Wild landscape with fabulous sandy beaches


Are you thinking of moving to the Brittany  region? We hope that the following information will be of help to you but please also use the links where further details can be found.

Where is the Brittany region?


Brittany is in the most western part of France, almost completely surrounded by the Atlantic ocean and The English Channel apart from where it borders Lower Normandy and Western Loire in the east. It consists of 4 departments : Côtes-d'Armor (22), Finistère (29), Ille-et-Vilaine (35) and Morbihan (56). The capital is Rennes, a city with a long and rich history, built at the confluence of the rivers Ille and Vilaine. There is a large student population – Rennes boasts 2 universities! – and although the most important industry is car manufacturing ( Citroën ), high-tech manufacturing and quaternary industry also play an important role. Rennes has been called a 'city of history and art' and you will see some fine examples of architecture to prove this as well as museums and Breton festivals! The latter are by no means limited to Rennes, click here  for more information.


What is there in the Brittany  region?


Visiting this region you quickly become aware of the fact that Brittany is not like the rest of France, the whole atmosphere is different, Brittany is Celtic and proud of it. It became part of France less than 500 years ago. The Breton language has survived, although you may not hear it very often, and those of you who speak Cornish, Welsh or Gaelic will probably be able to understand most of it.

With the Atlantic ocean lapping at its rugged coastline, rolling onto the long sandy beaches or finding those little coves it is only natural that here we come across so many legends and fabled characters. In one of its castles Lancelot of the Lake was born and Merlin – the wizard in King Arthur's days – lives on still trapped in a stone. Talking of stones, there are many ancient standing stones (megaliths) all over the region, over 5000  just around Carnac.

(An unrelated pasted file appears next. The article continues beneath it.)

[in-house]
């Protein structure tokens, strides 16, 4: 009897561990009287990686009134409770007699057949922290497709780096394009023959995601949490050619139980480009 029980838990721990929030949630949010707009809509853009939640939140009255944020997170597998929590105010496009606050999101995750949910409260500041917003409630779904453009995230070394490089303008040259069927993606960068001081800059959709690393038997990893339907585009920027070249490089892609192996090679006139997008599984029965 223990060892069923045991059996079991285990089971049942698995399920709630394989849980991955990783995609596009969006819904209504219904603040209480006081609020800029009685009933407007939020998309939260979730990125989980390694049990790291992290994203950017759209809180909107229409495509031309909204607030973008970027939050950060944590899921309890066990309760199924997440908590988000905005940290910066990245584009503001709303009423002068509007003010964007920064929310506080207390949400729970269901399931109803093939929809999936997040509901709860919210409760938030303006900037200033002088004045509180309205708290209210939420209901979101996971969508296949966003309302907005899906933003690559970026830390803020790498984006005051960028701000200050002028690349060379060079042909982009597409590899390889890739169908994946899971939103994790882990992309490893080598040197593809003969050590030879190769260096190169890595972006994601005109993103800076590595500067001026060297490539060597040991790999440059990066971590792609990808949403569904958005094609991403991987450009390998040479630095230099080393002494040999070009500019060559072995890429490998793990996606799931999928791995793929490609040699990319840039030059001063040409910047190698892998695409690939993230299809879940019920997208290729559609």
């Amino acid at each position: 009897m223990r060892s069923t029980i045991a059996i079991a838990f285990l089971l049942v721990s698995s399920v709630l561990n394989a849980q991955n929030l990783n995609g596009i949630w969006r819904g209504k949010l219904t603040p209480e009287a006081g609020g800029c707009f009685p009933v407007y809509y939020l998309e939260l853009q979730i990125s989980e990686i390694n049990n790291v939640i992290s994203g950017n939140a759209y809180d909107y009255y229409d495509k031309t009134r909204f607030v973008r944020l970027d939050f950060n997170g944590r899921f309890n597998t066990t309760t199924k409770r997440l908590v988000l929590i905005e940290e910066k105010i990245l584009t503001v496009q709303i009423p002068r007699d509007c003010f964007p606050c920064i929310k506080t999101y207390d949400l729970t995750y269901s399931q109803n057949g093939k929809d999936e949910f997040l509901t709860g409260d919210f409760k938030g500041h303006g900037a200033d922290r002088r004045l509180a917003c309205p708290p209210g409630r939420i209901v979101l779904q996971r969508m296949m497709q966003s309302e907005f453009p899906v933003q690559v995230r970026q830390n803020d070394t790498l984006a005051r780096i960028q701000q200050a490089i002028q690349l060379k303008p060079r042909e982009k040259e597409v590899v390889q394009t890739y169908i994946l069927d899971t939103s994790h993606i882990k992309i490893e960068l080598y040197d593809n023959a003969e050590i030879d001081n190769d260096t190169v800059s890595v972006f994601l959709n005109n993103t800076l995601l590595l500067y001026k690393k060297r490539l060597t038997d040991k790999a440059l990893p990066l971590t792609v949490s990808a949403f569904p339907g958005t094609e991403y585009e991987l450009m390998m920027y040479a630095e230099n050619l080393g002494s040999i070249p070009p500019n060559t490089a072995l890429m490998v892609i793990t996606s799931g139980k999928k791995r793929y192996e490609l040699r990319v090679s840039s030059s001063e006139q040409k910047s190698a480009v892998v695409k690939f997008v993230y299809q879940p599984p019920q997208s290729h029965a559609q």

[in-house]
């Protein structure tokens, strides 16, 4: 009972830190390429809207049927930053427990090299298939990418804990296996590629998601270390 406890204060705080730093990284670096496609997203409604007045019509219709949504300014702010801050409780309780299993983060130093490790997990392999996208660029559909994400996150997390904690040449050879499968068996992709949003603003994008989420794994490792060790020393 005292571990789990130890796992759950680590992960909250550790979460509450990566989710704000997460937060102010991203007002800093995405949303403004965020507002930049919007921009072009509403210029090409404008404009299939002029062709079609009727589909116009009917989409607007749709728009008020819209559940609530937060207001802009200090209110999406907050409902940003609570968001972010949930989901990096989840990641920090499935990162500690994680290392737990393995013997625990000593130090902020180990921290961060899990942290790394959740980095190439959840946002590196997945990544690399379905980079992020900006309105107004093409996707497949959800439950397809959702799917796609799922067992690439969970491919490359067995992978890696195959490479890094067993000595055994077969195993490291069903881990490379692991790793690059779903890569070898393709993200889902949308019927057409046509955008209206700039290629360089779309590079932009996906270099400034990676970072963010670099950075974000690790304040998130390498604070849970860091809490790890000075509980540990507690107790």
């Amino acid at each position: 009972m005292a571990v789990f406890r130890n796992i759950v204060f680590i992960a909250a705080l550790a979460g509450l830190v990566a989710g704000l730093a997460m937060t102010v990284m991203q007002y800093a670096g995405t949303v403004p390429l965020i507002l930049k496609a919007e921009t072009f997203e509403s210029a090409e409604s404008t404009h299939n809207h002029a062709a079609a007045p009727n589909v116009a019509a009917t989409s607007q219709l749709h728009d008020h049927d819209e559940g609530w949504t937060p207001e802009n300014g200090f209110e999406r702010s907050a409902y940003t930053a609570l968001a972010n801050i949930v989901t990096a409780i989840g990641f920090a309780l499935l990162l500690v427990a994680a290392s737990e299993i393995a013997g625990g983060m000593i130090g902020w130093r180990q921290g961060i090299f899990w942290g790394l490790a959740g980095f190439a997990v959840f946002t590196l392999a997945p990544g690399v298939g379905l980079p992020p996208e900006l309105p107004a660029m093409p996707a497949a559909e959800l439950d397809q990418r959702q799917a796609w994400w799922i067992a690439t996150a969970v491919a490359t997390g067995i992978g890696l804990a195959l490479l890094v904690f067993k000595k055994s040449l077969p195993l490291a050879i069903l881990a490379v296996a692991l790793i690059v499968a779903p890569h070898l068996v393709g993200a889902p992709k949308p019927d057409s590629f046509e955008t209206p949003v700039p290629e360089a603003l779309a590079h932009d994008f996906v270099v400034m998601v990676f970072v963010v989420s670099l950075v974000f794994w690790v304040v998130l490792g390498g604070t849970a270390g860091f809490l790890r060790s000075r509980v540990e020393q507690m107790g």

Away from the spectacular coast you will not be disappointed either as the landscape can be quite beautiful and Brittany offers many interesting (market)towns and villages. Dinan oozes medieval charm, as does walled Vannes, Pont- l'Abbé with its traditional lace coiffes (head-dresses), the ancient but still thriving and gorgeous seaport of St Malo, modern seaside resorts like Bénodet and lovely fishing ports such as Concarneau.

The Morbihan gulf on the south coast is tidal and packed with little islands, a superb area for water sports. The southern part south of  Finistère is more traditional and here the Breton culture is more noticeable ( you may hear some Breton). Further west you come to the Crozon Peninsula, favoured by many in summer but also great if you like watching the sea in stormy weather. And then there is the beautiful Rose Granite coast – red rocks - on the splendid north shore with its countless islands. If that is not enough there are parks e.g. Parc Régional d'Armorique, and nature reserves, rivers and canals, many castles (Josselin,Vitré etc)  and fortresses.

Brittany is a fishing and agricultural region – get ready to harvest some seaweed here -  but the tourist industry is also of great importance. The Bretons do like their music, dancing and just getting together.